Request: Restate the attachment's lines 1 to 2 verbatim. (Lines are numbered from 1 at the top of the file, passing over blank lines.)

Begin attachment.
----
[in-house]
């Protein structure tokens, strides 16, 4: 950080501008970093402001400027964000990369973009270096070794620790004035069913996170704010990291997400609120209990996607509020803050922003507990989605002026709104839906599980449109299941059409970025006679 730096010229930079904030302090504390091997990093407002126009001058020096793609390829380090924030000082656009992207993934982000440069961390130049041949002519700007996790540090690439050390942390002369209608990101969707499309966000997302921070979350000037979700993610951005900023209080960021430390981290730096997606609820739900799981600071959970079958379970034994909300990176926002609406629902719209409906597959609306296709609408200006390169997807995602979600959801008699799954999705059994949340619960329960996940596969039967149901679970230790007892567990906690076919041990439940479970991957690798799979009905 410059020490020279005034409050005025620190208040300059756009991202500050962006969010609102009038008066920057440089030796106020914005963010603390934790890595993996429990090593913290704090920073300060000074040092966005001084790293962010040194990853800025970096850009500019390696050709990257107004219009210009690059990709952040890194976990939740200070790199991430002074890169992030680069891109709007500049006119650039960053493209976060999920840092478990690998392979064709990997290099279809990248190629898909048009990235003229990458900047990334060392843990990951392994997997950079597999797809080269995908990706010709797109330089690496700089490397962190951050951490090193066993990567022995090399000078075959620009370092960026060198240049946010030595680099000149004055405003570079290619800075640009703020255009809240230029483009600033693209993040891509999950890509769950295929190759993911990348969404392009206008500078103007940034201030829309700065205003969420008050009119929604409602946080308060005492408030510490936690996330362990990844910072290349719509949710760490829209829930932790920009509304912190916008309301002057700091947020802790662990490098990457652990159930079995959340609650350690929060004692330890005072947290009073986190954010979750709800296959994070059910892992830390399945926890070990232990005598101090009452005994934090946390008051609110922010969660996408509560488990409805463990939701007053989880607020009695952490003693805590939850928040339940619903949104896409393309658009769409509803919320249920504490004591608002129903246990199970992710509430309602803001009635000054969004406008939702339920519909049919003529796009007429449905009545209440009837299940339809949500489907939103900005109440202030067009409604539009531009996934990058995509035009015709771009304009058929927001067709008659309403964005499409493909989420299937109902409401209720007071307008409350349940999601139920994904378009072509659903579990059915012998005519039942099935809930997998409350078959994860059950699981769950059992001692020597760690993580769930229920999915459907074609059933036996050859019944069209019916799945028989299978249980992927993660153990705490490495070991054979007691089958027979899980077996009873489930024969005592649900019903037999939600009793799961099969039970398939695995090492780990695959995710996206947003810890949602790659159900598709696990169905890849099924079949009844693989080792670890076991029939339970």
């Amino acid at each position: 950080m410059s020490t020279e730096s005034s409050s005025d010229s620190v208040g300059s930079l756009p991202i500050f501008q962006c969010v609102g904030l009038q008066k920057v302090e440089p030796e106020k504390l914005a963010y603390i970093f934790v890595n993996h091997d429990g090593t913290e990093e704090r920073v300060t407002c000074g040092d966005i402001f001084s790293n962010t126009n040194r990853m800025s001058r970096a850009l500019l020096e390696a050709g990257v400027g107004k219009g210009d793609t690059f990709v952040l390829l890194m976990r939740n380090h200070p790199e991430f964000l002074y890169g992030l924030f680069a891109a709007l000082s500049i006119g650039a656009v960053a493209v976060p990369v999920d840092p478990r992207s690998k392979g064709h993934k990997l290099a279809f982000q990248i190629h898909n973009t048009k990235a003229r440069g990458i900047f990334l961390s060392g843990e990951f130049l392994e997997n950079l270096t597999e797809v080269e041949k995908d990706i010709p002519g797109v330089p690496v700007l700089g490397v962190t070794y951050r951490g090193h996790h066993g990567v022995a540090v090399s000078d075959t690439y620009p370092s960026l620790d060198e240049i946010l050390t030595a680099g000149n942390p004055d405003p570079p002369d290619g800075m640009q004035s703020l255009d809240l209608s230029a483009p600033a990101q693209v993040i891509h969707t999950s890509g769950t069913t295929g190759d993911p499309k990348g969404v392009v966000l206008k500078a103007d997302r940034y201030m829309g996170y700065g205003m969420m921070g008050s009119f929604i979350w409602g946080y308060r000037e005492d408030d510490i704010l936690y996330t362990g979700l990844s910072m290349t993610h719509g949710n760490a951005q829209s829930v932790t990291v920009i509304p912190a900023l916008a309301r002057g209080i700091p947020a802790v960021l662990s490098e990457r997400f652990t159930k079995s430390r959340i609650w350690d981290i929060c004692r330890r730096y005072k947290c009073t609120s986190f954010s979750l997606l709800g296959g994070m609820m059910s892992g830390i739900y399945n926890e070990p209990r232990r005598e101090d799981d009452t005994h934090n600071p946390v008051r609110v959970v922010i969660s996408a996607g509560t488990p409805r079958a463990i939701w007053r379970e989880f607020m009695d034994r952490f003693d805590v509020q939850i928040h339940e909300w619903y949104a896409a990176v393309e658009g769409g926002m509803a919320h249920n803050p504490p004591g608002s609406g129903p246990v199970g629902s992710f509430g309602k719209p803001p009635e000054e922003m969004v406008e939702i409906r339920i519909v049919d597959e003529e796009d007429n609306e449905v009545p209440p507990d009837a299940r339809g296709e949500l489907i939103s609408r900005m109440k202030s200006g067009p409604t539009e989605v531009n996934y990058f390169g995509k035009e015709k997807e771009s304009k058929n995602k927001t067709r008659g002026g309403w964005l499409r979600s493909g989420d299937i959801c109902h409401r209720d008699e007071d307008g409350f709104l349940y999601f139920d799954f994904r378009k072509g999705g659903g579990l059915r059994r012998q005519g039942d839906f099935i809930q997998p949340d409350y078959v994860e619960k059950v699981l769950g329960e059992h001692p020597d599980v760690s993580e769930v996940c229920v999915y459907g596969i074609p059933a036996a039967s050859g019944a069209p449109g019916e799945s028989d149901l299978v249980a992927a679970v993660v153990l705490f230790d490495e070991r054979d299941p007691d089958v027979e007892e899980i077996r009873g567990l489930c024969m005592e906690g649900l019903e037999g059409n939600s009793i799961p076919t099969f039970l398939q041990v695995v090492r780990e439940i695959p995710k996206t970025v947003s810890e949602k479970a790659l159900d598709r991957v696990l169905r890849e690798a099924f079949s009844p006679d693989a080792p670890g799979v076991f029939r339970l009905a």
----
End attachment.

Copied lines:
[in-house]
């Protein structure tokens, strides 16, 4: 950080501008970093402001400027964000990369973009270096070794620790004035069913996170704010990291997400609120209990996607509020803050922003507990989605002026709104839906599980449109299941059409970025006679 730096010229930079904030302090504390091997990093407002126009001058020096793609390829380090924030000082656009992207993934982000440069961390130049041949002519700007996790540090690439050390942390002369209608990101969707499309966000997302921070979350000037979700993610951005900023209080960021430390981290730096997606609820739900799981600071959970079958379970034994909300990176926002609406629902719209409906597959609306296709609408200006390169997807995602979600959801008699799954999705059994949340619960329960996940596969039967149901679970230790007892567990906690076919041990439940479970991957690798799979009905 410059020490020279005034409050005025620190208040300059756009991202500050962006969010609102009038008066920057440089030796106020914005963010603390934790890595993996429990090593913290704090920073300060000074040092966005001084790293962010040194990853800025970096850009500019390696050709990257107004219009210009690059990709952040890194976990939740200070790199991430002074890169992030680069891109709007500049006119650039960053493209976060999920840092478990690998392979064709990997290099279809990248190629898909048009990235003229990458900047990334060392843990990951392994997997950079597999797809080269995908990706010709797109330089690496700089490397962190951050951490090193066993990567022995090399000078075959620009370092960026060198240049946010030595680099000149004055405003570079290619800075640009703020255009809240230029483009600033693209993040891509999950890509769950295929190759993911990348969404392009206008500078103007940034201030829309700065205003969420008050009119929604409602946080308060005492408030510490936690996330362990990844910072290349719509949710760490829209829930932790920009509304912190916008309301002057700091947020802790662990490098990457652990159930079995959340609650350690929060004692330890005072947290009073986190954010979750709800296959994070059910892992830390399945926890070990232990005598101090009452005994934090946390008051609110922010969660996408509560488990409805463990939701007053989880607020009695952490003693805590939850928040339940619903949104896409393309658009769409509803919320249920504490004591608002129903246990199970992710509430309602803001009635000054969004406008939702339920519909049919003529796009007429449905009545209440009837299940339809949500489907939103900005109440202030067009409604539009531009996934990058995509035009015709771009304009058929927001067709008659309403964005499409493909989420299937109902409401209720007071307008409350349940999601139920994904378009072509659903579990059915012998005519039942099935809930997998409350078959994860059950699981769950059992001692020597760690993580769930229920999915459907074609059933036996050859019944069209019916799945028989299978249980992927993660153990705490490495070991054979007691089958027979899980077996009873489930024969005592649900019903037999939600009793799961099969039970398939695995090492780990695959995710996206947003810890949602790659159900598709696990169905890849099924079949009844693989080792670890076991029939339970």